-“We still stick to that. Unless there are such systems in Europe (deployed by Washington), we won't do anything there,” Russian Defense Minister Sergei Shoigu told the Rossiya-24 TV channel on Sunday, according to Interfax news agency.
The treaty, named the Intermediate-Range Nuclear Forces Treaty (INF), was signed toward the end of the Cold War in 1987 by then US President Ronald Reagan and Soviet leader Mikhail Gorbachev. It banned all land-based missiles with ranges of between 500 and 5,500 kilometers and included missiles carrying both nuclear and conventional warheads.
The INF — which was seen as a milestone in ending the Cold War arms race between the two superpowers — led to the elimination of 2,692 missiles from both sides, ridding Europe of land-based nuclear missiles.
However, the hard-fought INF collapsed on August 2 after the US officially withdrew from it, triggering fears of a new arms race. Washington had first announced its plan to ditch the INF in February, accusing Moscow of violating the treaty, a claim Russia has rejected.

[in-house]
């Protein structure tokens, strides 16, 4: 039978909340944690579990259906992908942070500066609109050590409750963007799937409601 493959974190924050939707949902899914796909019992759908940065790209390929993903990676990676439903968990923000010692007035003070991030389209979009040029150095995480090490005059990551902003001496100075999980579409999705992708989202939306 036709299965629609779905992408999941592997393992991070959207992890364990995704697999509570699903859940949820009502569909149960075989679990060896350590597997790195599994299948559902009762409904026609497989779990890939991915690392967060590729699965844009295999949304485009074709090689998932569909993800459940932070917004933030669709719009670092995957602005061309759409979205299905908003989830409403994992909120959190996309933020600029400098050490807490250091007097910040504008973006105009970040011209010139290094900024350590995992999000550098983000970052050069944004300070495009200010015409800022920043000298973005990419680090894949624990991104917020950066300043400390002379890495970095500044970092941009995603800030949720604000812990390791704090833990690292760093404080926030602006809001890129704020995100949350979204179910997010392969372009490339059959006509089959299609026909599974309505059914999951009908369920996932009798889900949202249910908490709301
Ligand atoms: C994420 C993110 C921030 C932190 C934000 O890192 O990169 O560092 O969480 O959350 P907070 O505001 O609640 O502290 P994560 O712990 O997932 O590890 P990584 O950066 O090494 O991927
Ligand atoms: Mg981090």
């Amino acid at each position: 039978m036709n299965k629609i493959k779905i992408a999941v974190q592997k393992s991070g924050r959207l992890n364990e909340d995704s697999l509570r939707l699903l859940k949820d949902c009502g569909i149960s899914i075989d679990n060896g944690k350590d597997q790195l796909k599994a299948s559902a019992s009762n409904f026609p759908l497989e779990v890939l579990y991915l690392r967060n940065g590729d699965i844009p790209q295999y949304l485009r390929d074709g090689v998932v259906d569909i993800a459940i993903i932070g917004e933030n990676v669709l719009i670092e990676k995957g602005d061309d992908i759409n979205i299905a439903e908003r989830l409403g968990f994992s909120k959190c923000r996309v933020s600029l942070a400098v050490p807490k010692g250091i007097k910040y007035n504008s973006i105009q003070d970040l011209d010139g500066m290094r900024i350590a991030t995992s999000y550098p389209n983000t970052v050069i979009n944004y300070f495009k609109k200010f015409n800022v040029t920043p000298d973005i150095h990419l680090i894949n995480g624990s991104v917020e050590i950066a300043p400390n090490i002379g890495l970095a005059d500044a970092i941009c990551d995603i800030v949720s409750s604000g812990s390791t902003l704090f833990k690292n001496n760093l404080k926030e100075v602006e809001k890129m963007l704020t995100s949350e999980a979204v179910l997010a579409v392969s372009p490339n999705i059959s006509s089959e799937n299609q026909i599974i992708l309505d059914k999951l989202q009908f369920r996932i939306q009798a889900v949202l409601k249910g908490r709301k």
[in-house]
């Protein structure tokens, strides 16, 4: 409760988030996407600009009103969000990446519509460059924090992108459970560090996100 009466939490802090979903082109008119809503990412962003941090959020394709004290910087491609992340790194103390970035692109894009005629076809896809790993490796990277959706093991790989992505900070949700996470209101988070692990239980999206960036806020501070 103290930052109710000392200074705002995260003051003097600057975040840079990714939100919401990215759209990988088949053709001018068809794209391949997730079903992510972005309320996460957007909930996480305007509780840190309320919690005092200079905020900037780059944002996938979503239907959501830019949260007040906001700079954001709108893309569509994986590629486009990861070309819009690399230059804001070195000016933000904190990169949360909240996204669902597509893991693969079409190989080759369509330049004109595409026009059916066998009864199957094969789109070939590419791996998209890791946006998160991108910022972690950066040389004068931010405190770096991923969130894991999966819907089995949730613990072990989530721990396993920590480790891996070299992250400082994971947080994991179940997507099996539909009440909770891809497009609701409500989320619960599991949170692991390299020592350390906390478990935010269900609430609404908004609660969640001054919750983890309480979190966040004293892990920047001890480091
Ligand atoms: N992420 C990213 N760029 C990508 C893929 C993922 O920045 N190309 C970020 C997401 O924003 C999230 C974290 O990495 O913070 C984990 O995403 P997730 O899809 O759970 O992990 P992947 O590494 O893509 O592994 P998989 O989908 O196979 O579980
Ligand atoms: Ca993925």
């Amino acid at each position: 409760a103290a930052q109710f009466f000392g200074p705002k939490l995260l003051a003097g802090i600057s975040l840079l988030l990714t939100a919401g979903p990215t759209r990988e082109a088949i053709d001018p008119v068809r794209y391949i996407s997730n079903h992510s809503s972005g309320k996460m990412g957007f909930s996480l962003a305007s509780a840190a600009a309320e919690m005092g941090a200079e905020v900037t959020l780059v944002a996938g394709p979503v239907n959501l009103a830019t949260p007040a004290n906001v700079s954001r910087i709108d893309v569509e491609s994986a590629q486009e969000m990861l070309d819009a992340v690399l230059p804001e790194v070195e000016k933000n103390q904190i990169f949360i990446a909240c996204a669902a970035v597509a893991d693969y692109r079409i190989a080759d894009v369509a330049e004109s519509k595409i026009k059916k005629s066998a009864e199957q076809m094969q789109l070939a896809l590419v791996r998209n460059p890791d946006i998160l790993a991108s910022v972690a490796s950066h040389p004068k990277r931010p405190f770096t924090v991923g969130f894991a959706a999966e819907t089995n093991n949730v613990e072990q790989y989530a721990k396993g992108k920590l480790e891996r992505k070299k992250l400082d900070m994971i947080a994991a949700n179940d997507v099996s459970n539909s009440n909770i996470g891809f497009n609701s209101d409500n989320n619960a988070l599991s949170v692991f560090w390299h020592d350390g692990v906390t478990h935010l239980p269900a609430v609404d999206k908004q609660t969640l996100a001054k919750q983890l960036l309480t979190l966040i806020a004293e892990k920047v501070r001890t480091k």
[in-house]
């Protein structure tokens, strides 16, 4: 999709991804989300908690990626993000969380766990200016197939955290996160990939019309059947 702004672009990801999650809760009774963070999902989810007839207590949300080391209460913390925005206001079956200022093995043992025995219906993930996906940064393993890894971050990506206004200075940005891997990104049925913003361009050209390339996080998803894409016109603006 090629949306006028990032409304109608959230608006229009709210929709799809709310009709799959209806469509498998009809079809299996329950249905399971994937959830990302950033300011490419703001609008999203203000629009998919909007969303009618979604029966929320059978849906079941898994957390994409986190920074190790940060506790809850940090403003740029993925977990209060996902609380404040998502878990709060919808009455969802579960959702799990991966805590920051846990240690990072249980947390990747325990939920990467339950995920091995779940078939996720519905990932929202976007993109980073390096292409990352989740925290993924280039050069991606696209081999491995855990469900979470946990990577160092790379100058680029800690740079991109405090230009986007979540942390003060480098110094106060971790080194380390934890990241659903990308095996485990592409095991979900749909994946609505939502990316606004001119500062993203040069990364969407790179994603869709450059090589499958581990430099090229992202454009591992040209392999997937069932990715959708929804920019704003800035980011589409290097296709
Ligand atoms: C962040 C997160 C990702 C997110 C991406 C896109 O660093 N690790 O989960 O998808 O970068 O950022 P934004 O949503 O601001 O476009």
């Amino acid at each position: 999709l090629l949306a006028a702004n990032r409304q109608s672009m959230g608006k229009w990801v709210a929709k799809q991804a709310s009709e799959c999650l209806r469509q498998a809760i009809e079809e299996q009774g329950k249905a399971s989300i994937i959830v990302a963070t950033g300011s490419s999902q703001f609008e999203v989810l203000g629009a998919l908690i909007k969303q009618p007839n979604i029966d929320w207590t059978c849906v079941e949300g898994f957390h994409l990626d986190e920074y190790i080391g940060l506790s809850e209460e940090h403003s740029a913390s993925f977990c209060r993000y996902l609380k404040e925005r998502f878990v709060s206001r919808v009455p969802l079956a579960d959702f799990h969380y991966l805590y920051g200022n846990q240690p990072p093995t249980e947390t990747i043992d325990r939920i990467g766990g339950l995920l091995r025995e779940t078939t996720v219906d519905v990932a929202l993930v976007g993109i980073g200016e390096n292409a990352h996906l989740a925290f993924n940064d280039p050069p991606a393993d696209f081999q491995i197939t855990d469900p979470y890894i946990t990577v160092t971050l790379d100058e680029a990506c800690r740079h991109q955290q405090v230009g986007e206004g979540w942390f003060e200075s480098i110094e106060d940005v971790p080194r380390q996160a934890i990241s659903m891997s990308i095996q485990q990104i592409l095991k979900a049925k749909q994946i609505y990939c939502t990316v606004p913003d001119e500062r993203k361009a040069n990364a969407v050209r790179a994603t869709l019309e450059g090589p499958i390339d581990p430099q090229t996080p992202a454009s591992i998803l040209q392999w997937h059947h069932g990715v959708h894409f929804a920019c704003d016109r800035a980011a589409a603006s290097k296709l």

A few days after the collapse of the INF, Russian President Vladimir Putin urged the United States to start new arms talks, warning that Moscow will be forced to begin developing short- and intermediate-range land-based nuclear missiles if Washington starts doing so.
Earlier, Russian President Vladimir Putin urged the United States to start new arms talks, a few days after the collapse of the INF, warning that Moscow will be forced to begin developing short- and intermediate-range land-based nuclear missiles if Washington starts doing so.
The US has been deploying its missiles in Eastern Europe and near Russia’s western borders, a provocative move denounced by the Kremlin.
Moscow has repeatedly warned Washington not to deploy such missiles in the vicinity of Russia’s borders, vowing to deploy its own missiles, capable of reaching all parts of Europe in response.